Form the dough into a ball and place it on a very lightly floured surface. Pat it out into a 9-inch circle, then cut it into 10 wedges. Separate the wedges and place them, not touching, on a Silpat- or parchment-lined baking sheet.
Bake them at 375F for 14-18 minutes. A toothpick in the center will come out clean; if it doesn’t try another spot in case you hit a chocolate chip. Mine have always been done at 15 minutes.
To serve, mix together a quick glaze of powdered sugar, vanilla, and milk. Drizzle over the scones. It’s a light glaze. If you’re an icing person, you may want to double it.
Making Scones in Advance
Not planning to eat these scones immediately? Make them ahead of time!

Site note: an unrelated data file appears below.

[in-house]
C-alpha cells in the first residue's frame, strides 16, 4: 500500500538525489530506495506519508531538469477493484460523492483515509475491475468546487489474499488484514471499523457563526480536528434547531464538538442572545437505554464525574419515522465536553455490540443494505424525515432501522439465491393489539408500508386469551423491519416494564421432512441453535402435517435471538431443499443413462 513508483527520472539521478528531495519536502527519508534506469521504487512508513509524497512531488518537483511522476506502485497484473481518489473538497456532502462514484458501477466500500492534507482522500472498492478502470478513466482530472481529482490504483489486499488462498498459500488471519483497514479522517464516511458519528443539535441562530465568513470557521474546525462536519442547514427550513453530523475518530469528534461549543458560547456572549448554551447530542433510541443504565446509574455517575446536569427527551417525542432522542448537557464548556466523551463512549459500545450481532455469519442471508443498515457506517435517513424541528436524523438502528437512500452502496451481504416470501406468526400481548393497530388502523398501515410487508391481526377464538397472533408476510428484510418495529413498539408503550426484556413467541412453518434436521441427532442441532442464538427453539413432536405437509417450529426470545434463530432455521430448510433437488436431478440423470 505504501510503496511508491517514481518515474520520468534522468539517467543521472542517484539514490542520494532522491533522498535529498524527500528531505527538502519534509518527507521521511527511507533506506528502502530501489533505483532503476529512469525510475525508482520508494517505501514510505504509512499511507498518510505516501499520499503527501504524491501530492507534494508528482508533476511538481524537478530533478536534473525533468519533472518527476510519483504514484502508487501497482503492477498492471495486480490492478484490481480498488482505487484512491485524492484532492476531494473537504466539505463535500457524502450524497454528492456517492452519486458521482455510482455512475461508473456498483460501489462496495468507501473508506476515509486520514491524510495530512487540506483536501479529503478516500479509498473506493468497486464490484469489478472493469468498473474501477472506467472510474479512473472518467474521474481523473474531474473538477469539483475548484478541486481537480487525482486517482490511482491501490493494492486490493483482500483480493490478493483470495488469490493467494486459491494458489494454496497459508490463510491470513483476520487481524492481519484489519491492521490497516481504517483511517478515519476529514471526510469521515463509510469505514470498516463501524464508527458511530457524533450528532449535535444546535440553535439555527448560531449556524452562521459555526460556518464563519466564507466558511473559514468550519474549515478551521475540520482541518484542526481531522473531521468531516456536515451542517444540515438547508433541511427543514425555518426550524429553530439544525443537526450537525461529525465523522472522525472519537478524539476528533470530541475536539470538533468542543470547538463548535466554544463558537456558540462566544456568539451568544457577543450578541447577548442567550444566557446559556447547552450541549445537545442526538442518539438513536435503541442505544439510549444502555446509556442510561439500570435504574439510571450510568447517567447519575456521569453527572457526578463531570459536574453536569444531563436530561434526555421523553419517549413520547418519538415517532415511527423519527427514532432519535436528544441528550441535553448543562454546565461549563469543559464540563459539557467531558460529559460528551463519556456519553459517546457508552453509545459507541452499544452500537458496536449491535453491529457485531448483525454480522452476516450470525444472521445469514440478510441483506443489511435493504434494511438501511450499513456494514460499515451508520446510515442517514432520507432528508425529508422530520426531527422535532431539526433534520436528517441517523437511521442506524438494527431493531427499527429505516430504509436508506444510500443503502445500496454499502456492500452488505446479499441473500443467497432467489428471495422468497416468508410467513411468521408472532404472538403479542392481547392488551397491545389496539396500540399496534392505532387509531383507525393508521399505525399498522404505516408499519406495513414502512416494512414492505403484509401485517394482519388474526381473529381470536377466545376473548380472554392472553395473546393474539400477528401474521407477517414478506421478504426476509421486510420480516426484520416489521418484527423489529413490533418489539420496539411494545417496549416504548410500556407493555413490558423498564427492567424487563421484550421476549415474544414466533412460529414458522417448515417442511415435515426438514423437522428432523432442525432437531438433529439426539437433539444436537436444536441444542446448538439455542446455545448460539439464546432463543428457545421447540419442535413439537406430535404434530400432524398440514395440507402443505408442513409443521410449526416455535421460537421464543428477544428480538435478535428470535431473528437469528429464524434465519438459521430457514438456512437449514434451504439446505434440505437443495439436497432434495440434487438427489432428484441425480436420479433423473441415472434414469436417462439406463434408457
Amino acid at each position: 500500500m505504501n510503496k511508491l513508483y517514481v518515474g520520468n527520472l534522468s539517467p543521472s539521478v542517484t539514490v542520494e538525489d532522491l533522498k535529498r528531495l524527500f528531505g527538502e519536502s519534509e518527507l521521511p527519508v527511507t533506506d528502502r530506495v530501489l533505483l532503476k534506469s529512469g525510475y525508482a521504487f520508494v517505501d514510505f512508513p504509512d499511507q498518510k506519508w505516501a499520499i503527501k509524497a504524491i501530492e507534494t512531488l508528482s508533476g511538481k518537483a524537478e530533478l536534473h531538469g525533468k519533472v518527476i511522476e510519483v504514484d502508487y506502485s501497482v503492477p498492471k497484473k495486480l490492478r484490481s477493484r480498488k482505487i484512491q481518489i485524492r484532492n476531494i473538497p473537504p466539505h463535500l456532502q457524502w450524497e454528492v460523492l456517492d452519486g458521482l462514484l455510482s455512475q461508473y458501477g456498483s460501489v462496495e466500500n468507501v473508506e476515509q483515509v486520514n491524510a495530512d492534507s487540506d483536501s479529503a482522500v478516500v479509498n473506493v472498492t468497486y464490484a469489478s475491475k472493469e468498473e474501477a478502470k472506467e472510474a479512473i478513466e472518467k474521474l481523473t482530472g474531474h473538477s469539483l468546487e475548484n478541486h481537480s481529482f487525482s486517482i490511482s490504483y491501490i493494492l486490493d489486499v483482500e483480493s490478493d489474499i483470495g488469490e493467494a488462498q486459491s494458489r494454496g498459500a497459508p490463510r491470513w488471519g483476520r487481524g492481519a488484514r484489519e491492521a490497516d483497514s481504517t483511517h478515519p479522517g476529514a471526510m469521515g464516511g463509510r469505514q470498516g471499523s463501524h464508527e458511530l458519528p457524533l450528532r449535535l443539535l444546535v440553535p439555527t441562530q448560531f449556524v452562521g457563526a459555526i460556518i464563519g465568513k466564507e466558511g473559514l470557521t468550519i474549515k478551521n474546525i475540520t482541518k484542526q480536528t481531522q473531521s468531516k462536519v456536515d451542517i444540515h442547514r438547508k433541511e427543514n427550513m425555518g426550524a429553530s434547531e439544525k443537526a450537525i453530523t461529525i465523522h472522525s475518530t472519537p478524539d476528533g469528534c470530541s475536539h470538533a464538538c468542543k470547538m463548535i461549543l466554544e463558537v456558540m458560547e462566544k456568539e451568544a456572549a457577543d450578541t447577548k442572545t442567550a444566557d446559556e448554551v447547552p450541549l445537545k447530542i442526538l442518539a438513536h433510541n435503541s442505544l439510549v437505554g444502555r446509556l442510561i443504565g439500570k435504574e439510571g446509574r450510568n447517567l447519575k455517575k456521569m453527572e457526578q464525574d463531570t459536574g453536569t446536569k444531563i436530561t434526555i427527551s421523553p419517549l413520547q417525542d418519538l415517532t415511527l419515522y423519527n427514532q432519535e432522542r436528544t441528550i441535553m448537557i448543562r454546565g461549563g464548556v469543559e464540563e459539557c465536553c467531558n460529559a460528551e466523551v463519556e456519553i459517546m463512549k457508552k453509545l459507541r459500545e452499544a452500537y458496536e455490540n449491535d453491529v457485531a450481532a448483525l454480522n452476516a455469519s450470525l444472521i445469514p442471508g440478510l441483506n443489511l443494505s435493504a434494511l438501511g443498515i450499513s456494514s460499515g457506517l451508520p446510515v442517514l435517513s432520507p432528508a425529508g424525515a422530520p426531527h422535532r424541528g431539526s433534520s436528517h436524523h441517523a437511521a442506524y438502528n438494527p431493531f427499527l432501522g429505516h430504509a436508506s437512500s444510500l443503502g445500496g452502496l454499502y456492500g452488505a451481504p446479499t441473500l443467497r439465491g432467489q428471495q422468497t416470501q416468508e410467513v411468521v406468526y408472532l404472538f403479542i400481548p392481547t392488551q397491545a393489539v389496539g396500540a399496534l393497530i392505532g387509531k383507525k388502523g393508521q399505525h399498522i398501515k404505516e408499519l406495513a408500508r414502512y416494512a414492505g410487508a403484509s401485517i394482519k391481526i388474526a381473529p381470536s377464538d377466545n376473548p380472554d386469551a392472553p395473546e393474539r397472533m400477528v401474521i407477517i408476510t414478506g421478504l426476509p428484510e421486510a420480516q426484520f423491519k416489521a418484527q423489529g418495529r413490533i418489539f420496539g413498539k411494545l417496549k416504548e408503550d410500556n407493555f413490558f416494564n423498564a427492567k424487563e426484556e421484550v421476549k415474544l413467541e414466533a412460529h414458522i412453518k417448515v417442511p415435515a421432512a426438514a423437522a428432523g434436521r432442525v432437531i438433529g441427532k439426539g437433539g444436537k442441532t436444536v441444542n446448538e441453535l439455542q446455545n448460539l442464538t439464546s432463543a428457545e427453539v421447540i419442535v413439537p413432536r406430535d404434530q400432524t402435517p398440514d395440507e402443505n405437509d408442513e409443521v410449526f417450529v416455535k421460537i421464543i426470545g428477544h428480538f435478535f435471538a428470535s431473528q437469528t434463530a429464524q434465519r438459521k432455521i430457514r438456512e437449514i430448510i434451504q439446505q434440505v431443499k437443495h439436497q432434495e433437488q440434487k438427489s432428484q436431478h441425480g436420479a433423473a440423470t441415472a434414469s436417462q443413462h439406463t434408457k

After you cut the dough, place them on waxed or parchment paper and freeze them. Once frozen, put them in a freezer bag.
The morning you want to eat them, bake them for an extra 2 minutes without thawing them first. (So, 16-20 minutes total instead of 14-18.) Make the glaze, drizzle it on them, and enjoy.
They taste best freshly baked. If you happen to have leftovers, you can wrap them in a couple of layers of aluminum foil, freeze them, and stash them in a freezer bag. Be aware, though, that the thawed glaze will be rather messy.
These scones are not quite as rich and sweet as you might think given that they’re double-chocolate; the whole wheat flour grounds them. But they are tender and chocolatey and delicious! I hope you enjoy these scones as much as we do.
Interested in other recipes? I save and share recipes I like or want to try on my Pinterest page – follow me there! You can also check out my Facebook page for more recipes and helpful tips. I’m also happy to try to help troubleshoot my recipes there.